Then I fuck off back to London on my jetpack; that’s how I roll.
My Bond watching continues, so let’s get with the snarky viewer thoughts. The following are my musings while watching Thunderball, which is one of those films I’ve never really clicked with. It was a Bond film that I didn’t get to see very much when I was a kid, because video shops in Orange didn’t seem to stock it.
Watching it as an adult? A different interpretation, I suspect. There’s some nods towards seriousness at times, but not enough to overcome that turgid undersea battle at the end.
I still dig the jetpack, though, even if Bond’s StackHat is a bit ropey.
THUNDERBALL continues the Bond Theme Trend of eschewing subtlety in favour of vocal piledriving.
Jon Ronson, like Louis Theroux, is someone whose career is built on the examination of those who seem other, who seem oddly separate from our daily experience. The Psychopath Test, however, focuses on something we’re probably all familiar with, perhaps unwittingly: the psychopath. Because in every hundred people, one is a psychopath.
The writing works because it’s pretty breezy. We open with Ronson’s own feelings of panic and anxiety, coupled with a mystery: a curious book that’s been sent to various academics. He tries to figure who sent it, and why, and begins his journey into the world of psychopathy.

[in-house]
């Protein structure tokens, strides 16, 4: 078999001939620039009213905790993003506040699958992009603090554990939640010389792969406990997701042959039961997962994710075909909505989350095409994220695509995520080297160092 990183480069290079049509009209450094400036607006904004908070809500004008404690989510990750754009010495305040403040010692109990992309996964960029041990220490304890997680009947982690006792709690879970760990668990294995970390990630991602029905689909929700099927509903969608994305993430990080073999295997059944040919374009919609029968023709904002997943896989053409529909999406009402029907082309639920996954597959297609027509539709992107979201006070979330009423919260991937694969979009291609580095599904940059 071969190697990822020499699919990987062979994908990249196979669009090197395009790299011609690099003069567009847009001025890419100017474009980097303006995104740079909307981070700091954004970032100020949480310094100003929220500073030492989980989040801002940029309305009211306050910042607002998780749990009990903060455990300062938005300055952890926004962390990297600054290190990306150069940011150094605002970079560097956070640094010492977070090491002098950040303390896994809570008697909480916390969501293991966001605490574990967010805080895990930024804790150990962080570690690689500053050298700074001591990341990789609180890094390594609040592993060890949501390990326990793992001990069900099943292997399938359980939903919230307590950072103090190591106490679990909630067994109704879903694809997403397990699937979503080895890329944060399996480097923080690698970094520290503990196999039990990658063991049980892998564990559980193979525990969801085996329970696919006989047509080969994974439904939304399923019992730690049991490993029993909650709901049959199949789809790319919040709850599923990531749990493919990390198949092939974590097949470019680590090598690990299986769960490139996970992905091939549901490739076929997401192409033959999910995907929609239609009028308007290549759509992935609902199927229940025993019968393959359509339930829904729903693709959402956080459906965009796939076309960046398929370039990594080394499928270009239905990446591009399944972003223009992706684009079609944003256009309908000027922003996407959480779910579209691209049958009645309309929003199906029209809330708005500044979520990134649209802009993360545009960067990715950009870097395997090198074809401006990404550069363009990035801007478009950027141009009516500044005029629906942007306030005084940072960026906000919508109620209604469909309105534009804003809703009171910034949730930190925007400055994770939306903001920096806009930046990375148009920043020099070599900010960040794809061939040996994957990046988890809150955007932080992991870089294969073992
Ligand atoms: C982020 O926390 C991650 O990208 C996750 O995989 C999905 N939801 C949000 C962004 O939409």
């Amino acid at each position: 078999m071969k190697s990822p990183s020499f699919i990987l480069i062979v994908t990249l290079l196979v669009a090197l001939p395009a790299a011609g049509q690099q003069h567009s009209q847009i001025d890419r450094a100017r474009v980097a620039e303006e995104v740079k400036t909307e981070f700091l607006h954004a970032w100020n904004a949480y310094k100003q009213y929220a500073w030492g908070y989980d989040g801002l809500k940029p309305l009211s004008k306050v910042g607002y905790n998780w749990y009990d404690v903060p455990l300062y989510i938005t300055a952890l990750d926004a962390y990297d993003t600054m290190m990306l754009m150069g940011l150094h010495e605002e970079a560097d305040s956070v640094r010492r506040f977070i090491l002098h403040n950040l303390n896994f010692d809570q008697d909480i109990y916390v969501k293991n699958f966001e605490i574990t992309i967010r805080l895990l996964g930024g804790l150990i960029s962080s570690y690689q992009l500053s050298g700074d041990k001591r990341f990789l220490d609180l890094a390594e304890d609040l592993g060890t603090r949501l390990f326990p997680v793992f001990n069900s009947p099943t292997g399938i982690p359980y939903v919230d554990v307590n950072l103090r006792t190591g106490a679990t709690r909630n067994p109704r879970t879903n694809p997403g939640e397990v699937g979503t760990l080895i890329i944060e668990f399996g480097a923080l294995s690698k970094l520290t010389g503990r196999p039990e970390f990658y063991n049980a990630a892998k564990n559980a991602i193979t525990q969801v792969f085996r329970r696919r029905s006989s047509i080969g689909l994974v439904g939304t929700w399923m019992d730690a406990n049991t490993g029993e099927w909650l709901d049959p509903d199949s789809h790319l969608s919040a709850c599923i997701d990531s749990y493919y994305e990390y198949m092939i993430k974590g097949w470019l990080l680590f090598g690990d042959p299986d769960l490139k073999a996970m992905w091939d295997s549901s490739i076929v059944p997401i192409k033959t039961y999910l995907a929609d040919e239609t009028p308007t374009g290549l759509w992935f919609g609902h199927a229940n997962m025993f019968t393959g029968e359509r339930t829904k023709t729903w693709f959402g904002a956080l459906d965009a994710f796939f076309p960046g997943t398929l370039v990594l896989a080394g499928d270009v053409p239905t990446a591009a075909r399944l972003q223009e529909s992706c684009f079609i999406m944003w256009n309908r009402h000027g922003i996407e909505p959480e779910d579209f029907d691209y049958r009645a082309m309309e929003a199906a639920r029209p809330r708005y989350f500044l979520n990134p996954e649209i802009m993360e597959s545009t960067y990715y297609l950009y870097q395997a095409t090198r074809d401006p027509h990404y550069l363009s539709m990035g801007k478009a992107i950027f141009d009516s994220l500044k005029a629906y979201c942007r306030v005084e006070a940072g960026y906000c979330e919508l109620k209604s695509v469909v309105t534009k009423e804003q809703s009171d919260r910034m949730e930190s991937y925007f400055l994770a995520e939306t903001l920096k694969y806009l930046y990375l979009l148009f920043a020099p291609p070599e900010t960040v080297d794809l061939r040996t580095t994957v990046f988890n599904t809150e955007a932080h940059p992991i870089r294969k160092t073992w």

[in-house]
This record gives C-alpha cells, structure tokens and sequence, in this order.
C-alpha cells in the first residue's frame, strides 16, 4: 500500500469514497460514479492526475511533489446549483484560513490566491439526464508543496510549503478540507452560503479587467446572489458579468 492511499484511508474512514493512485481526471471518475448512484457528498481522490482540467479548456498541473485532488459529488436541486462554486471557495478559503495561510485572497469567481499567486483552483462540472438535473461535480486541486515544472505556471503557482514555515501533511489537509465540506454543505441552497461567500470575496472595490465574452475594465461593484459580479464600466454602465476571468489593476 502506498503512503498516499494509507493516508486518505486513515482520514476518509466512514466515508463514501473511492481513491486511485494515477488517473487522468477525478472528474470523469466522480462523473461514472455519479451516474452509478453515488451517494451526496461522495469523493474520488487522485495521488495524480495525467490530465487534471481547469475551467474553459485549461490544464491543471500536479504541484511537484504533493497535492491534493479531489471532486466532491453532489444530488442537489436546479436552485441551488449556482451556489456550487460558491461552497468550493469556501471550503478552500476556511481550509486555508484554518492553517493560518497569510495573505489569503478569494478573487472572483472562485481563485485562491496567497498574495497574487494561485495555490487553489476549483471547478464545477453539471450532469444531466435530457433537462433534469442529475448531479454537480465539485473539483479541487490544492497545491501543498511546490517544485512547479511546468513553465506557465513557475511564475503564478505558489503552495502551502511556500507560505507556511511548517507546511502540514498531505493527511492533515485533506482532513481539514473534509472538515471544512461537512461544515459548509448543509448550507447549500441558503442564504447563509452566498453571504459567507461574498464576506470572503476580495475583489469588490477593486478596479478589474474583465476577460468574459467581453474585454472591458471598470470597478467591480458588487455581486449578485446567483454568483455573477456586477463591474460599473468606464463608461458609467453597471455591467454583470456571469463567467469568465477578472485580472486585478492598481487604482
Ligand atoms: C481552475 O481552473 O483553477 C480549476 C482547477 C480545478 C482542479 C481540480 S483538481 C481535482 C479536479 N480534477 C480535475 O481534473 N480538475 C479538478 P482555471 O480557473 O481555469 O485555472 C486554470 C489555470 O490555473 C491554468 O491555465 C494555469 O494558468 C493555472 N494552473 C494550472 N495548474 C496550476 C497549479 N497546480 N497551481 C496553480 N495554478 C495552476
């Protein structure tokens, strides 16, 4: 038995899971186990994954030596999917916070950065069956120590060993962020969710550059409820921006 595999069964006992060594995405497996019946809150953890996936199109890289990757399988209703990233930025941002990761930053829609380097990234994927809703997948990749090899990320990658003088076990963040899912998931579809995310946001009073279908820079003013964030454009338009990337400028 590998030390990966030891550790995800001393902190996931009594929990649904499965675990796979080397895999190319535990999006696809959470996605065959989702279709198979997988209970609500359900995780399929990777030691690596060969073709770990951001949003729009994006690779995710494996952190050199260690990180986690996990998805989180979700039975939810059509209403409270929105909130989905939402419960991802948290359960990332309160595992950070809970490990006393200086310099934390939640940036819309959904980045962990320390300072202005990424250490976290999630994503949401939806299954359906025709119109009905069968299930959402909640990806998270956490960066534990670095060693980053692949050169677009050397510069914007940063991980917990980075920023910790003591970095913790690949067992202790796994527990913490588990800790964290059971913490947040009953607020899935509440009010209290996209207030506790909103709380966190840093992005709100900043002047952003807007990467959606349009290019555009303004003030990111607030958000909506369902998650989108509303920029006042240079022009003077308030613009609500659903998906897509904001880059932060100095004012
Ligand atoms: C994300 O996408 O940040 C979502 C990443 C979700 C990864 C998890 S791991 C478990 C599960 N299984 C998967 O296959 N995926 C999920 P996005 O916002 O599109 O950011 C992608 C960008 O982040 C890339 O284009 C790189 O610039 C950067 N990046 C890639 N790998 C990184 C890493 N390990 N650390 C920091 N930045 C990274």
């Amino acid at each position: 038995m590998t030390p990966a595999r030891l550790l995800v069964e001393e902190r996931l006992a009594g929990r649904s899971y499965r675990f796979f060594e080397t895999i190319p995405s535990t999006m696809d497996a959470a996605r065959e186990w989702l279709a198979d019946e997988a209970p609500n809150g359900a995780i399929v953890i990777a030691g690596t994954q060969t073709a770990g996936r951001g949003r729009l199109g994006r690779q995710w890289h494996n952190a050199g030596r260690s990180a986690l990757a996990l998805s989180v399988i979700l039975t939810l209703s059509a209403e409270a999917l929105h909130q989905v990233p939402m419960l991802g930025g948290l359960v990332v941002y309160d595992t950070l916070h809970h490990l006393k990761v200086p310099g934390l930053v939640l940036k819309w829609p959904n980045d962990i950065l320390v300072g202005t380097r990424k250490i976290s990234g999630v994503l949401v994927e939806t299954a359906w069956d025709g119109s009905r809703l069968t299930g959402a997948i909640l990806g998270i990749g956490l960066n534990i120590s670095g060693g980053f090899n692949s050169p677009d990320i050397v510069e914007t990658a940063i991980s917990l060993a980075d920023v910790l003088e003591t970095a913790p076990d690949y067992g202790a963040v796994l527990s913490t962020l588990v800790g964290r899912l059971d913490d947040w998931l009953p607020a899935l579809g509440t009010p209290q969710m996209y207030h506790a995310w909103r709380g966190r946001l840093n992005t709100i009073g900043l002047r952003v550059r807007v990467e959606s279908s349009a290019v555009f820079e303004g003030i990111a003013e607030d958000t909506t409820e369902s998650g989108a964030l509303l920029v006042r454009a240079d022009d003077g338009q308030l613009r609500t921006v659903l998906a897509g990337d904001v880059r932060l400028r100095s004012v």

Throughout, the explorations are driven by a personal curiosity. It’s a fairly organic progression: stuff unfolds without a great degree of forethought, always with a tailing thought: am I a psychopath?(more…)
No, really. That’s who’s going to read it. I am not excepted from this number. I had watched the Story of Lol from afar, from his being jettisoned after Disintegration to his surprising (and a bit tearjerking) reappearance with the band for their Reflections gigs at the Sydney Opera House. I knew, more or less, the story of the band, but obviously the focus is generally on Robert Smith rather than ol’ Lol.
People outside the Cure’s fanbase most likely don’t know who Lol Tolhurst is, and are probably wondering why he’s got an abbreviation for a first name. (more…)
So there’s a website, right? And on that website, a guy writes about myths. Or, as he puts it, YELLS MYTHS AT THE INTERNET.
This yelling takes the form of retelling myths in a kind of what-the-fuck, bro argot that involves a lot of swearing and PERIODS OF CAPSLOCK TO CONVEY HOW OFF-THE-CHARTS BULLSHIT something in the myth might be. Everything’s zazzed up a bit, and angled for humour. I mean, here’s some online examples to chew over:
I recently was casting about for something to watch, and happened upon the idea of watching the most recent James Bond outing. But of course, a stupid idea got in the way: why don’t I watch all of the Bond films in order, to ensure continuity?
Yes, because continuity has always been the most important thing to the Bond franchise.
Well, it had begun. I fully expected this to end badly, mostly because I had reread all of Ian Fleming’s Bond work in 2012 and ended up loathing both the author and myself for doing so. (more…)